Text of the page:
in it where the boards had rotted and
fallen In. From tiie blackened ceilings hung huge festoons of spiders'
webs, dimly visible in the gloom, and
everything was covered with a thick
pall  of dust.
Official   "Impertinence."
Mr.  Nunn  proved himself a courteous and cultivated  host.    "I  will  not
havi-   the   sanitary   Inspector   in   my
house." he said.     "It Is an impertinence to make such a demand.    I use
the front room  as a store room, and
1 Bleep at the back because it Is quiet-
Surely  I am rutitled to do what ^^^^^^^^^^^���
I  like In my own house.    1  Will resist)
the  council's   demand,  on   principle 11-^tilwbll CLnrm.f Bgrristg^
and take the ease to law If necessary.       McKensle   streets.   New   Westminster.
I have had many disappointments, and       B. C.   P. O. Boi 111.    Telephone   71*.
now I want to live out my life In my! ���������������������������������
,,������   ........ I.   P    HAMPTON    BOLB,    BARRISTER.
'     "      '.- . , y     ,  u.       Solicitor    snd    Notary.    Offices     Hart
Mr.  Nunn   went on  to speak  eif  his      li������-   ������ ��� ���*-   ���      ���
earlier days, when at the age Of 18 he |
W. P. HANSFORD. BARRIHTBR. Solicitor, etc.. Colllster Block, corner Columbia aim McKenzie streets. New Westminster. HO. P. O. Box til. Tsle-
pheuie 144.
WHITESIDE. EDMONDS * WHTTE-
slde ��� Barristers and Solicitors, Westminster Trust Blk., Columbia street
NeV Westminster, B. C. Cable address
"Whiteside," Western Union. P. O.
Drawer 100. Telephone fl. W. t,
Whiteside. K. C; H. L. Edmonds. D.
Whiteside.
Damages  to   the
When the existence of hop joints ceases in Chinatown j against the c. p.
extent
R.   were
of     $200
awarded '���
it will be time enough to speculate on the coming of the! More8by Whlle as a remilt of a jury
millenium.
SANITARY INSPECTION
ANNiYS OLD HERMIT
Japan will not go to war with the United States, says
a returned American tripper from the Orient, the principal reason being that there is nothing to fight about.
A robber in an eastern town held up a store with a
gun in each hand.   Now will somebody elucidate as to how I animal fast,   when
P ,v        j *.v     1 - lit was found that its
he gathered up the loot.
trial before Judge I-ampman. It was
claimed that fishing tackle and other
articles, valued at the sum indicated,
had been taken from the plaintiffs
trunks while they were in storage at
the Vancouver hotel.
��    *    *
An unusual accident befell a deer I
about two miles east of Grand Forks
last Sunday morning. While leaping
over a wire rence its hind feet got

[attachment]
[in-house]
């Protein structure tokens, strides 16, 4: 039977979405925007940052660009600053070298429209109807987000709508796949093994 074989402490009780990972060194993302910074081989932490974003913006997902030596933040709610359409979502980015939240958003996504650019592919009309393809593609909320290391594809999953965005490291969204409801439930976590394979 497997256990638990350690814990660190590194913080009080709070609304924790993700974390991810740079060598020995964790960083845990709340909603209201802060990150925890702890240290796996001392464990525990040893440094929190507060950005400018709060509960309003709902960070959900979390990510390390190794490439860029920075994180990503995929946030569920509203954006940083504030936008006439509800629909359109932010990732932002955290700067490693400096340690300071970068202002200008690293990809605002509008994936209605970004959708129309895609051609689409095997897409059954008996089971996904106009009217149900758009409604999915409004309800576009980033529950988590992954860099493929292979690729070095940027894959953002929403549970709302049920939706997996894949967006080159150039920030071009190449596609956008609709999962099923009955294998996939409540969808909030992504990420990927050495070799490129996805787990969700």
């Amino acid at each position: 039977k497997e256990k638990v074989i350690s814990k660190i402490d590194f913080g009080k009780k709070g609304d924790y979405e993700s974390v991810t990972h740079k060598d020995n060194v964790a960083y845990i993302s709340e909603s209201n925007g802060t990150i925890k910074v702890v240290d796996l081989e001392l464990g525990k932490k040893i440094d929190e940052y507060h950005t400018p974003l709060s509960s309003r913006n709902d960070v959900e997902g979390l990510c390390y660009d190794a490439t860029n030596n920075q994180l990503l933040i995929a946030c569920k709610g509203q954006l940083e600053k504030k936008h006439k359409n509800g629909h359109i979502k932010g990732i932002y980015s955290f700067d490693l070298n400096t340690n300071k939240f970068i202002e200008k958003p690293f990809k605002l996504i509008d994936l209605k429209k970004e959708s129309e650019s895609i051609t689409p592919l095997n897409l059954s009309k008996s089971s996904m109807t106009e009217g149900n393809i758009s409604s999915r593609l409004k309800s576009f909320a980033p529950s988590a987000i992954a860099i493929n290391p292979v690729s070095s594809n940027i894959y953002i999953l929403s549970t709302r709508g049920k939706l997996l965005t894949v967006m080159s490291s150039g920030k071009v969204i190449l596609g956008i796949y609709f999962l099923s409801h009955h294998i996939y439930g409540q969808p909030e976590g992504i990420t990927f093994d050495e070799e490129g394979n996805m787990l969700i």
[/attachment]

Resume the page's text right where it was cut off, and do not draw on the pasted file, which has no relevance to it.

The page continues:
I caught in such a way as to hold the
I animal fast. When glvi n its liberty
back was broken
and the animal was destroyed by
(iaine Warden Mader.
Newspaperman     Interviews     Recluse
Who Bars His Doer to Municipal
Officers.
became the controlling power in the
firm of H W, Nunn and <')'. Who, he
claims, were the first people tei manufacture lace  in  this country.
I "In those days," be said, "I had 150,-
000 men under me, and I worked
sometimes 16 hours a day" When he
was B cantain Of industry Mr. Nunn
found time to cultivate iiis literary
and scholarly tastes, and knew Harriet Martineau and other famous writ-
, its of  the day,  but  grief:-  and   disap-
' pointments have' weighed him down,
and twenty years ago he shut out the
world to spend his remaining days In
j reading, writing   and    studying.    He
Solicitor    snd       ___ _           _
Mock._2I Lome   street New" Westmli-
���41-yUARIUB, MARTIN m CAMADT.
Rarrinters snd Solicitors. MS io SIS
Weatmlnater Trout Block. O. E. Martin. W. O. McQuarrie and George L.
CaaMdt*.
SYNOPSIS  Or  COAL  MINING
QULATION8.
Tlie Canadian Northern Railway
proposals now bi'fore- the house of
commons at Ottawa will not affect th
Prize fighting is very much like war; the fellow who's
getting licked is the one who's always ready to arbitrate,
this sage conclusion having been reached after watching | security~heidwDy British cViumbfa "for
the credit given by this province to
insure the construction of the Canadian Northern Pacific from the Yel-
lowhead pass to the coast.
the moves of one Victoriano Huerta in Mexico City.
Conan Doyle is going camping- this summer in the
Canadian Rockies and, with the originator and proprietor of Sherlock Holmes on the job, railway companies do
not anticipate any hold-ups in the mountain division.
At a representative meeting In
Trail last week it was decided to hold
a celebration on Monday. May 25, Vi<��� -
toria Day. Committees wen- appointed tei carry enit arrangements for th"
event. Mayor I-'. B. Dockerill, .1
S.bbald und A. McLean were elected
a.   _��� ���,' p ,  .    - mm       , .      ,,�� ,-       ~i  ��     ,  i chairman, sicretarv and treasurer, '''���
the proposition of making good on his   free breakfast | spectiveiy.
l/ondon. May 4. The "He'rmit or
Teddington," an aged man who has
lived alone in a small house in the
j riverside suburb lor the last twenty
years���ever since be was disappoint-
, ed in love, according to a local report
- was interviewed in hie mysterious
' retreat yesterday by a representative
: if the press. The sanitary Inspector
>ef the local council has sought many
: *imes in vain for a similar privilege,
. and on the ���.reeiinil that he considers
, the house requires examination the
council have- this we-e.-k decided tei